- Mobile Software: Measures whether mobile software and associated devices such as phones and tablets are kept up-to-date.
- Botnet Infections: Measures devices on an organization’s network observed participating in botnets as either bots or Command and Control servers.
Focusing on these specific risk vectors is of vital importance. What is more actionable to security leaders is recognizing that these analytics are part of two main programmatic areas, which have greater implications for cybersecurity strategies.
This area of your overall cybersecurity program focuses on quickly, accurately, and efficiently identifying and remediating vulnerabilities within your systems. This goes for your own systems and the systems of your third parties; attackers are increasingly attacking a target’s vulnerable third parties to then attack that target. Patching Cadence, Desktop Software, and Mobile Software all fall under this programmatic area.
Most strongly correlated to cybersecurity incidents, Patching Cadence should be among the highest of priorities for your organization. Attackers are increasingly leveraging vulnerable systems to breach internal systems and access data like a trusted insider.
Endpoint Protection and Malware Detection
Potentially Exploited Systems and Botnet Infections belong to a programmatic area called Endpoint Protection and Malware Detection. This area of your cybersecurity program focuses on reducing your organization’s attack surface, thereby limiting the number of ways a threat actor can attack your systems. This means doing everything necessary to secure your “endpoints,” or entry points such as desktops, laptops, and mobile devices.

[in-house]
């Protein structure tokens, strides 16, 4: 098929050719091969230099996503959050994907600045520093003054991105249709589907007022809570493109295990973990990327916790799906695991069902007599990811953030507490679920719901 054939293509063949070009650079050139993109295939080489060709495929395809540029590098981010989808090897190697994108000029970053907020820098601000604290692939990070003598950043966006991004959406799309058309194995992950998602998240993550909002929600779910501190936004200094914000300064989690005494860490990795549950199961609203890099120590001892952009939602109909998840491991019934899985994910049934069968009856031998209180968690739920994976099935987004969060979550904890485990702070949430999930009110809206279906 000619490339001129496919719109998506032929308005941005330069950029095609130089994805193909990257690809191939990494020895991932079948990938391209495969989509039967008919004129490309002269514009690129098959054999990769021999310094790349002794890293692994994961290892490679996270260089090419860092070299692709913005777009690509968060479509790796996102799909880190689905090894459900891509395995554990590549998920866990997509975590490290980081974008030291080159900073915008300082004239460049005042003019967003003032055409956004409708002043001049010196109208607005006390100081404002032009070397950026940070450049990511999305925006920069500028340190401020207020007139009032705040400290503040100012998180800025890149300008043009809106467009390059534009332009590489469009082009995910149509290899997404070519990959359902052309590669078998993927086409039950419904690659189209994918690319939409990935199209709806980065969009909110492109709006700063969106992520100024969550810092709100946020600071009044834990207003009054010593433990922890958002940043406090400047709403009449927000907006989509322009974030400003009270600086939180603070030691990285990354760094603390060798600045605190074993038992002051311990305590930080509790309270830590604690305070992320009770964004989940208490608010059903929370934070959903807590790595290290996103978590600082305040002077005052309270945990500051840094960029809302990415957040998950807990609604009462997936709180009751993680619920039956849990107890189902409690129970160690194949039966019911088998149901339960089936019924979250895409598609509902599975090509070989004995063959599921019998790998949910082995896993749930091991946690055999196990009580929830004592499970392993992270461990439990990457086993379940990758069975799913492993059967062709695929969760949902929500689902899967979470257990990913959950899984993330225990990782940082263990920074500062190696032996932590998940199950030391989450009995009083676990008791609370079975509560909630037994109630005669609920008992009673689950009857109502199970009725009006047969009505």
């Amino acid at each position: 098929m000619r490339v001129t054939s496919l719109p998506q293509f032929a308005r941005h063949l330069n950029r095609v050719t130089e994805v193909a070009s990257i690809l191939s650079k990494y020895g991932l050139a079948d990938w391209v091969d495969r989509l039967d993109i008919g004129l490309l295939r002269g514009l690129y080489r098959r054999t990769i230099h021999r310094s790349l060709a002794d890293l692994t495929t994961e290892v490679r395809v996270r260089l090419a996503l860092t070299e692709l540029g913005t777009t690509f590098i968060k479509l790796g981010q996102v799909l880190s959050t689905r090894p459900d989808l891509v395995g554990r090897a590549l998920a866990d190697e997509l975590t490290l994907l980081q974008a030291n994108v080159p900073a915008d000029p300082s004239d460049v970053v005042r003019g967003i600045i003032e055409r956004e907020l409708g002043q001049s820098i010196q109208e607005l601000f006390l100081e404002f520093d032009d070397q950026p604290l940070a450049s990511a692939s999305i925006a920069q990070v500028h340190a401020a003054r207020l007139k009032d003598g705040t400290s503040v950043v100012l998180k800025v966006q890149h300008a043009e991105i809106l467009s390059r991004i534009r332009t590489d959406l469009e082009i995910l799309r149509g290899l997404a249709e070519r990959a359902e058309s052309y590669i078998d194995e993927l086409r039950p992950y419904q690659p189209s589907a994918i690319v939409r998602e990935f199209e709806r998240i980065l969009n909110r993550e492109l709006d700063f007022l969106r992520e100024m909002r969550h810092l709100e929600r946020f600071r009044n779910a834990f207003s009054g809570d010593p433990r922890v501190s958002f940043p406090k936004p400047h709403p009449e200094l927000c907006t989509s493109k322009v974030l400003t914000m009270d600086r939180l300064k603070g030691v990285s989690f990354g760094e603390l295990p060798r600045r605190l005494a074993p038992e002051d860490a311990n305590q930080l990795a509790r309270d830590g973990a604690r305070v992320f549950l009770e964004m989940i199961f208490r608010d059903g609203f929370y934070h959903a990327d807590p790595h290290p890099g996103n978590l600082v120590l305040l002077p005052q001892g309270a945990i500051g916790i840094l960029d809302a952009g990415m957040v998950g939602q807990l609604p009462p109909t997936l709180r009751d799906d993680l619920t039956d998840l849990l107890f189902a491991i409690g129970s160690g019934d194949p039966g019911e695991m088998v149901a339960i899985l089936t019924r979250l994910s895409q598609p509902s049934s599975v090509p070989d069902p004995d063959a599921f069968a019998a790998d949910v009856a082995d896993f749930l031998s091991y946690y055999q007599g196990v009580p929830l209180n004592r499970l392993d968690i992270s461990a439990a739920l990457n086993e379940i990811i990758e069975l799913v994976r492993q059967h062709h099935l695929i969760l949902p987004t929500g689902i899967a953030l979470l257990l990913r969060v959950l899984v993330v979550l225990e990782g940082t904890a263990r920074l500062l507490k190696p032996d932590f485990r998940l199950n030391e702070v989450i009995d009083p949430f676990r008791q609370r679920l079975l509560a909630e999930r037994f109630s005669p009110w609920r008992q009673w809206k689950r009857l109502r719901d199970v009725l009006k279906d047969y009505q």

The other side of this area of focus is malware detection, or your ability to swiftly identify malicious software running on your systems and to effectively neutralize these threats. Machine infections like botnets have become a serious threat to organizations; an attacker may have enlisted your systems to engage in a variety of nefarious activities such as cryptocurrency mining, malware deployment, and data theft. It’s critical for your organization to prevent botnet infections, and to remediate any existing threats.
Leveraging these cybersecurity analytics to reduce risk
CISOs and other security professionals face a myriad of challenges ranging from budgeting to security performance to third-party risk management, and the increasingly complicated and unorthodox cyber threat landscape is not making anything easier. More than any time before, these professionals need actionable, objective, and trusted cybersecurity analytics to help drive better decisions.
When developing your organization’s security program, pay close attention to the top five analytics reported here. For example, when dealing with limited resources, security professionals should prioritize readiness and posture in the two main areas identified as having the most impact – vulnerability management, and endpoint protection and malware detection. Also consider these areas – and the underlying risk vectors – when interacting with third party vendors and suppliers.
The stakes have never been higher – cyber risk is on the rise, ransomware payments are skyrocketing, and threat actors continue to exploit supply chain weaknesses to attack high profile targets. Trusted cybersecurity analytics empower security professionals to take the guesswork out of their programs and answer the key questions posed by executives and board members.